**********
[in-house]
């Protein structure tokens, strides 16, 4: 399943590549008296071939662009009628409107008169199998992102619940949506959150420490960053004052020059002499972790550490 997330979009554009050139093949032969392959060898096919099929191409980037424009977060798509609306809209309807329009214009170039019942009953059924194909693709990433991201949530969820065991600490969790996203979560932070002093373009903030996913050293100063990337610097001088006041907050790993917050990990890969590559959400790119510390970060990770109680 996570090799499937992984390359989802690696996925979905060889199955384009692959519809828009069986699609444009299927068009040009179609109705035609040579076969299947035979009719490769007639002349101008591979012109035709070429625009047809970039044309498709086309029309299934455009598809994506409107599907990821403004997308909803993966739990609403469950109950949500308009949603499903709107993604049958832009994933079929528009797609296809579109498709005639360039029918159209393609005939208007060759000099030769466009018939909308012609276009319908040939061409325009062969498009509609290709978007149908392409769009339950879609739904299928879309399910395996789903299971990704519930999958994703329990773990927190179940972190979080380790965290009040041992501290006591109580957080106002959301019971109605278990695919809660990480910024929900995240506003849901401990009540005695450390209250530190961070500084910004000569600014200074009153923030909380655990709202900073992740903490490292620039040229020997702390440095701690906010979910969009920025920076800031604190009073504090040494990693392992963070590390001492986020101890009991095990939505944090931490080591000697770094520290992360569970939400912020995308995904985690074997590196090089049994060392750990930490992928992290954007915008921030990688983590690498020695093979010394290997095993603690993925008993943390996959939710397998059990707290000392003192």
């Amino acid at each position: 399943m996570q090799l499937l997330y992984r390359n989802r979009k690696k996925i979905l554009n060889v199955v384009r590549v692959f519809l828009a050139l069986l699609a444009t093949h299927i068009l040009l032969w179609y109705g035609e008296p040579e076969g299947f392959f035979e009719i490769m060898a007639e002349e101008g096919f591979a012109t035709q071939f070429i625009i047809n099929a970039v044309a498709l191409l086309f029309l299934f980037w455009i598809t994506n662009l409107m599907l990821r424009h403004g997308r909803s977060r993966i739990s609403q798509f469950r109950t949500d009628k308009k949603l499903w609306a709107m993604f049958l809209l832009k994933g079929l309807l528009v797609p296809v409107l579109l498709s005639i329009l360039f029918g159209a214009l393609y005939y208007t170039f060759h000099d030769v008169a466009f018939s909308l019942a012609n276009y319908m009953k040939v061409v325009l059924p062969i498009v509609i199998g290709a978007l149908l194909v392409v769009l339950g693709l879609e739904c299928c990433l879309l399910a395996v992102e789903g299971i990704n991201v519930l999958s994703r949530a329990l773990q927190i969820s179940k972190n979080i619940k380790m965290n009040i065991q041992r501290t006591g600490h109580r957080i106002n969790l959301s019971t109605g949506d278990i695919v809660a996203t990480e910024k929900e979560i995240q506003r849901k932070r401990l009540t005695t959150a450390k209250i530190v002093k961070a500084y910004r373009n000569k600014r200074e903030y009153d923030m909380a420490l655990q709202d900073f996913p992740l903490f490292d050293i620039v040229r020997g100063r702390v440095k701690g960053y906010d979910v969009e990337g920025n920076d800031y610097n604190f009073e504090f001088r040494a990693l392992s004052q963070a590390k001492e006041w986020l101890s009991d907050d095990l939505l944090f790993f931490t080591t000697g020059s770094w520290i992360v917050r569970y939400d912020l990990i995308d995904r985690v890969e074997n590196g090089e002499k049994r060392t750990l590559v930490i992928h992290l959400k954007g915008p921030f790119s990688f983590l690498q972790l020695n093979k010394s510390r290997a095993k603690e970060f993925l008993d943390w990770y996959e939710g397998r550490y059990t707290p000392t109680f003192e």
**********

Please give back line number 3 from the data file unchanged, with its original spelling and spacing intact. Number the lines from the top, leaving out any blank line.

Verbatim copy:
């Amino acid at each position: 399943m996570q090799l499937l997330y992984r390359n989802r979009k690696k996925i979905l554009n060889v199955v384009r590549v692959f519809l828009a050139l069986l699609a444009t093949h299927i068009l040009l032969w179609y109705g035609e008296p040579e076969g299947f392959f035979e009719i490769m060898a007639e002349e101008g096919f591979a012109t035709q071939f070429i625009i047809n099929a970039v044309a498709l191409l086309f029309l299934f980037w455009i598809t994506n662009l409107m599907l990821r424009h403004g997308r909803s977060r993966i739990s609403q798509f469950r109950t949500d009628k308009k949603l499903w609306a709107m993604f049958l809209l832009k994933g079929l309807l528009v797609p296809v409107l579109l498709s005639i329009l360039f029918g159209a214009l393609y005939y208007t170039f060759h000099d030769v008169a466009f018939s909308l019942a012609n276009y319908m009953k040939v061409v325009l059924p062969i498009v509609i199998g290709a978007l149908l194909v392409v769009l339950g693709l879609e739904c299928c990433l879309l399910a395996v992102e789903g299971i990704n991201v519930l999958s994703r949530a329990l773990q927190i969820s179940k972190n979080i619940k380790m965290n009040i065991q041992r501290t006591g600490h109580r957080i106002n969790l959301s019971t109605g949506d278990i695919v809660a996203t990480e910024k929900e979560i995240q506003r849901k932070r401990l009540t005695t959150a450390k209250i530190v002093k961070a500084y910004r373009n000569k600014r200074e903030y009153d923030m909380a420490l655990q709202d900073f996913p992740l903490f490292d050293i620039v040229r020997g100063r702390v440095k701690g960053y906010d979910v969009e990337g920025n920076d800031y610097n604190f009073e504090f001088r040494a990693l392992s004052q963070a590390k001492e006041w986020l101890s009991d907050d095990l939505l944090f790993f931490t080591t000697g020059s770094w520290i992360v917050r569970y939400d912020l990990i995308d995904r985690v890969e074997n590196g090089e002499k049994r060392t750990l590559v930490i992928h992290l959400k954007g915008p921030f790119s990688f983590l690498q972790l020695n093979k010394s510390r290997a095993k603690e970060f993925l008993d943390w990770y996959e939710g397998r550490y059990t707290p000392t109680f003192e």